The experience with the book taught me a lot. I found out that I can do many things I didn't realize I could do. I learned that standing up for myself is an important way to take care of myself. I learned that even though the book isn't around anymore, I am still a published author. I tend to avoid calling myself that, but friends and family won't let me forget that I accomplished something big.

There was a shadow side to the situation too. And though the shadow lessons are much ickier, they are often even more valuable.

Intense feelings of failure caused me to go underground. I did not want anything to do with writing or children's books. I really felt like it was all over. How could I continue when the one thing I had built up as the thing that would launch my career had dissolved?

I continued to take pictures, which probably saved my inner artist. But I stopped believing that I could ever truly call myself a writer or an artist. Instead, I lived vicariously through the artistic friends I had made. I cheered them on, mostly in my own head, because talking or emailing with them made me acknowledging my lack of art and writing.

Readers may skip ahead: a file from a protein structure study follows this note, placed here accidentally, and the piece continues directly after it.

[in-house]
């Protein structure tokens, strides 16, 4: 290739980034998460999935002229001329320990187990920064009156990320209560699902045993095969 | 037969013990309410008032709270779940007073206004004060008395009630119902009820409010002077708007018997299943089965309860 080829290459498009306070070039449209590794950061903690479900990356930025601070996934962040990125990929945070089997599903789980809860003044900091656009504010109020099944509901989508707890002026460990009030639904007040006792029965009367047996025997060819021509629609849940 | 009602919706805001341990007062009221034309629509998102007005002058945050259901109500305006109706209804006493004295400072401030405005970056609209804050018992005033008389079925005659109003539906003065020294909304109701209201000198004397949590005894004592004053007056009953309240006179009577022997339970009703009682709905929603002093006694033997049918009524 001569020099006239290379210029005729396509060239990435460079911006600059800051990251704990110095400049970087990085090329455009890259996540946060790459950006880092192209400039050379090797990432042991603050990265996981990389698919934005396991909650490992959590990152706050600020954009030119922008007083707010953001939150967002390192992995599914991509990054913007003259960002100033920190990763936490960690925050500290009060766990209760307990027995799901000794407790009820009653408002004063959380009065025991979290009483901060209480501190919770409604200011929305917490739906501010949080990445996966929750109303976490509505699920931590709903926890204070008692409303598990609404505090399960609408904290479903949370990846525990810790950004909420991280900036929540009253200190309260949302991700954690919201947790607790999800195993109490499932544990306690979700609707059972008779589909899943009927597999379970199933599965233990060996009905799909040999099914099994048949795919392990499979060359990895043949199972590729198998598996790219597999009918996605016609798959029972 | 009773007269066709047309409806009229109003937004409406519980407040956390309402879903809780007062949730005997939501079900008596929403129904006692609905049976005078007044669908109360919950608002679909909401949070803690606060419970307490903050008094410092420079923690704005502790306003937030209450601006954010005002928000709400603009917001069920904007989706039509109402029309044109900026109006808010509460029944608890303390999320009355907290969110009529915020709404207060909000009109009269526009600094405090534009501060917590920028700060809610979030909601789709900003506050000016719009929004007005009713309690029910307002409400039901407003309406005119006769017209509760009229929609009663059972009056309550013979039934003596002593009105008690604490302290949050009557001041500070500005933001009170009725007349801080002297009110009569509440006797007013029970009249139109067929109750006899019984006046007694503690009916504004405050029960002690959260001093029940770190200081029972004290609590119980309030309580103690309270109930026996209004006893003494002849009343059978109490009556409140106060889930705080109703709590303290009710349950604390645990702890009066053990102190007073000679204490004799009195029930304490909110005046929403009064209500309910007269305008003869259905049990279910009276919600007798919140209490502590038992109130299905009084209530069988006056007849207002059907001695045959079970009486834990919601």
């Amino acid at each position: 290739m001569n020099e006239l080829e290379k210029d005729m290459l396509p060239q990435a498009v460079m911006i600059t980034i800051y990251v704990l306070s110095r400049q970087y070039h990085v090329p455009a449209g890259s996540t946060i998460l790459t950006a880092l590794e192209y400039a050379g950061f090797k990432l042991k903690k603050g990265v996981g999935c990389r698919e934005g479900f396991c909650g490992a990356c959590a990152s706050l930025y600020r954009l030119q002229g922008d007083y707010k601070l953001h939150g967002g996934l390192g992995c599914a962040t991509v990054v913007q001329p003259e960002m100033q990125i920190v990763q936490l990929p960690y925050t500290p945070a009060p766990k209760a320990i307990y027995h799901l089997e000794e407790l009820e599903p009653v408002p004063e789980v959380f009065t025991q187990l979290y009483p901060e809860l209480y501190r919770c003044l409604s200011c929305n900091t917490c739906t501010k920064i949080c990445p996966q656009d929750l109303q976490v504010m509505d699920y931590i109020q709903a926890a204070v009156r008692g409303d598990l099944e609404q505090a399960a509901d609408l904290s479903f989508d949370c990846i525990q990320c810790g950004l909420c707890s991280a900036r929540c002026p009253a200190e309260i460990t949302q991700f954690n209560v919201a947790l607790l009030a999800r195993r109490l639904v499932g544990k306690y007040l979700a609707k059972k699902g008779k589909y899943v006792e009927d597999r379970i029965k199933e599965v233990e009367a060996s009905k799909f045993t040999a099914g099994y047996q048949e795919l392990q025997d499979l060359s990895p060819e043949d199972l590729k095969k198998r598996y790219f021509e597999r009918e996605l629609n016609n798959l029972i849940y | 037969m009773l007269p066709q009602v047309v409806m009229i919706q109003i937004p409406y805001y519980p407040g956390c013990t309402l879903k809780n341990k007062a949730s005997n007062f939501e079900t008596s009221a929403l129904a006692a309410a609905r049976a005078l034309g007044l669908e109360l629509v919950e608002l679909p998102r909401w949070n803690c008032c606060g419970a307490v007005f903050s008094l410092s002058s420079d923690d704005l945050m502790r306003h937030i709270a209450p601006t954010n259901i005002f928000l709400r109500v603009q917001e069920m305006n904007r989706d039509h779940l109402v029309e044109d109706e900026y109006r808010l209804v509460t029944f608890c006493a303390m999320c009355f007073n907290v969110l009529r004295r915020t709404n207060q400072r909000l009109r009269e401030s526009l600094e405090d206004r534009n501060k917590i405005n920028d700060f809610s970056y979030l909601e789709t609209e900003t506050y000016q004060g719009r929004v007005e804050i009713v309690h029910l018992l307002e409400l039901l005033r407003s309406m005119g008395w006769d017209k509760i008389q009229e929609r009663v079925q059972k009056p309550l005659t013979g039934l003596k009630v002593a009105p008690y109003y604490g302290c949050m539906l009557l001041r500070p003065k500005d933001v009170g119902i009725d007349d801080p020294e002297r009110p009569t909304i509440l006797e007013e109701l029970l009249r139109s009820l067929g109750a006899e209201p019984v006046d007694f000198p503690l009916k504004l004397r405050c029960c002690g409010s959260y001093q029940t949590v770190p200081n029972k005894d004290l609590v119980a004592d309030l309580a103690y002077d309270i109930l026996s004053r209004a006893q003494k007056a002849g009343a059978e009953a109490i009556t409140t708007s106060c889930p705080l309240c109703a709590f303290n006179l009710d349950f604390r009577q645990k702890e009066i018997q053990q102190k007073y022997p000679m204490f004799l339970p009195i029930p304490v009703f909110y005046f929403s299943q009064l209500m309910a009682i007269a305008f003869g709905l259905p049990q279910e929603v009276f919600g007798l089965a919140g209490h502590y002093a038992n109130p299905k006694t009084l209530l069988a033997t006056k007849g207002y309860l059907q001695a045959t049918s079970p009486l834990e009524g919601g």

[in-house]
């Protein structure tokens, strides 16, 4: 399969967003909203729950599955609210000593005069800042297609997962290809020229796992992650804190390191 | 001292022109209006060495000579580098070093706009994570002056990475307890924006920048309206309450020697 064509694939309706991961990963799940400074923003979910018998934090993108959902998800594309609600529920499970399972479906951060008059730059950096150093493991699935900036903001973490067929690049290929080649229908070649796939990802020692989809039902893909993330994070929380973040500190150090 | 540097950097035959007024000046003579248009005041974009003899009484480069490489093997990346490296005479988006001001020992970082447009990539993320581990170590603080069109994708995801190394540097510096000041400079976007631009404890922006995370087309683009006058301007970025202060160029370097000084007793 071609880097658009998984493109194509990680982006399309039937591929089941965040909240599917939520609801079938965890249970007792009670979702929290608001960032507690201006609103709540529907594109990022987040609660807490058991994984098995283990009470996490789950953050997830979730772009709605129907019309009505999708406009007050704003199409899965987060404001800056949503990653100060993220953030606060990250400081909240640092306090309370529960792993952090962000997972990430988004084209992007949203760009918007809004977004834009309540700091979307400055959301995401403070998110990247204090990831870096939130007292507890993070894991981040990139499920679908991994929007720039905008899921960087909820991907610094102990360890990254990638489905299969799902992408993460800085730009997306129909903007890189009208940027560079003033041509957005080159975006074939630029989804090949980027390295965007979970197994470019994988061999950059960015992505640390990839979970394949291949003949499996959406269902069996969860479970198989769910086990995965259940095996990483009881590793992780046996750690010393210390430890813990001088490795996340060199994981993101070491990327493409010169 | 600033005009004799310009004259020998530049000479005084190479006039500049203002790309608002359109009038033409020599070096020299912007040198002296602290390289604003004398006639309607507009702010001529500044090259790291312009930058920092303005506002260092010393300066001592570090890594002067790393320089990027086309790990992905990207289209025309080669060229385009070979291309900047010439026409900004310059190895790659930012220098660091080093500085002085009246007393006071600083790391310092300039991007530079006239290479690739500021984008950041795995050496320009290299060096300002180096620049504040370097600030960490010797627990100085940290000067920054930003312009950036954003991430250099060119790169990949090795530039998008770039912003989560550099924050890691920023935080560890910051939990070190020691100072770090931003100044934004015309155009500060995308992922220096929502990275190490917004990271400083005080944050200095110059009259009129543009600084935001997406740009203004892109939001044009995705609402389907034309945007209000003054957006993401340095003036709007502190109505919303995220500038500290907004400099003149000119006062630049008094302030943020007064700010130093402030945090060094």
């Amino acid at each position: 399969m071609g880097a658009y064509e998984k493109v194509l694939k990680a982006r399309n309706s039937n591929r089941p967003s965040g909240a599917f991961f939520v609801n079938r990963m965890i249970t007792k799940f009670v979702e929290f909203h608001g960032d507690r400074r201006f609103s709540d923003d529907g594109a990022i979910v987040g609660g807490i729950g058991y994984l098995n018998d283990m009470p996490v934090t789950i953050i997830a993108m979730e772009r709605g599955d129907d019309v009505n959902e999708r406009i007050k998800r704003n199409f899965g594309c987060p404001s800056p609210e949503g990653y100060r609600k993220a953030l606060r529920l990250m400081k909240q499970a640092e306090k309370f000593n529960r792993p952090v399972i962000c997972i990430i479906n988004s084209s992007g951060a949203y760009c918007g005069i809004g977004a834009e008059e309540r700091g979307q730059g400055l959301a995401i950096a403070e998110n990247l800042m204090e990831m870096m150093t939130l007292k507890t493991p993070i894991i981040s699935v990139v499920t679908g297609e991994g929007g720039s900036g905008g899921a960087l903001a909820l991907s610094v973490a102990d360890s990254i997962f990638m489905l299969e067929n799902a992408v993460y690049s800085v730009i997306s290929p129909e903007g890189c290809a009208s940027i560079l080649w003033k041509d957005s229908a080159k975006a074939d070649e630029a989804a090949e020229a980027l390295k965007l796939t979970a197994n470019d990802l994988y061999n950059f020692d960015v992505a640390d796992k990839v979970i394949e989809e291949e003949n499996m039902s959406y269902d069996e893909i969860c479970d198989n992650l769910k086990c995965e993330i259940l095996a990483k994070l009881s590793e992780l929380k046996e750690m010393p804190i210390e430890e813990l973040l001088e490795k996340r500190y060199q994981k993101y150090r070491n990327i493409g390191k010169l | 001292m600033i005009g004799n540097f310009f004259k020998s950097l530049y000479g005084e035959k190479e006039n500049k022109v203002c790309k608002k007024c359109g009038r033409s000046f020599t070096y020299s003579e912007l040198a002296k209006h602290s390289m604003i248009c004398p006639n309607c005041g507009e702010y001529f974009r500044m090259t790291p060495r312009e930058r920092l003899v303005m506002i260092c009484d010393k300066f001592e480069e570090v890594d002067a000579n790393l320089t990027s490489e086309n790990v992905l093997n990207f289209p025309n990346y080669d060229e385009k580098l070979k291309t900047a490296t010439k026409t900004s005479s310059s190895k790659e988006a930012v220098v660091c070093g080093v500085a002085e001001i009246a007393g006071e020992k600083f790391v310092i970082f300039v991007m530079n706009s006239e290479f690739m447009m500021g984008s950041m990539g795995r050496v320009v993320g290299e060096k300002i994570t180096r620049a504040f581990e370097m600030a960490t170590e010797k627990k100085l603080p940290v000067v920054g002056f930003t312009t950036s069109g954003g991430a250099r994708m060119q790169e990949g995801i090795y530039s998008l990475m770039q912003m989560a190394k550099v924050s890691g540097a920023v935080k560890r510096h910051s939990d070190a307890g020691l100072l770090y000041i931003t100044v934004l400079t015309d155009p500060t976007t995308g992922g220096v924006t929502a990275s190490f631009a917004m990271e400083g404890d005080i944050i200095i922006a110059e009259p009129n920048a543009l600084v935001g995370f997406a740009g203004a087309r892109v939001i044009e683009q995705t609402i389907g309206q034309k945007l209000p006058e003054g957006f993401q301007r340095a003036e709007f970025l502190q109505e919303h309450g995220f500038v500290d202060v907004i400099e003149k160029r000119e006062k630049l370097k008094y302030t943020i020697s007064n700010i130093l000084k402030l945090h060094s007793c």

Eventually, I lost touch with, or drifted away from, the amazing community I had become a part of. I regret this now. I stayed in the shadows, lurking on blogs and projecting all of my hopes onto the artists I had bonded with. I felt jealous at times that they were experiencing such success. And I started to feel anger. Why was it happening for them and not for me? I didn't realize at the time that this jealousy and anger stemmed from my deliberate squashing of my own artist self. They were doing nothing more than being their amazing, sparkling selves. I was the one with a problem; I was the one who had pulled a thick, deceptive veil over my eyes.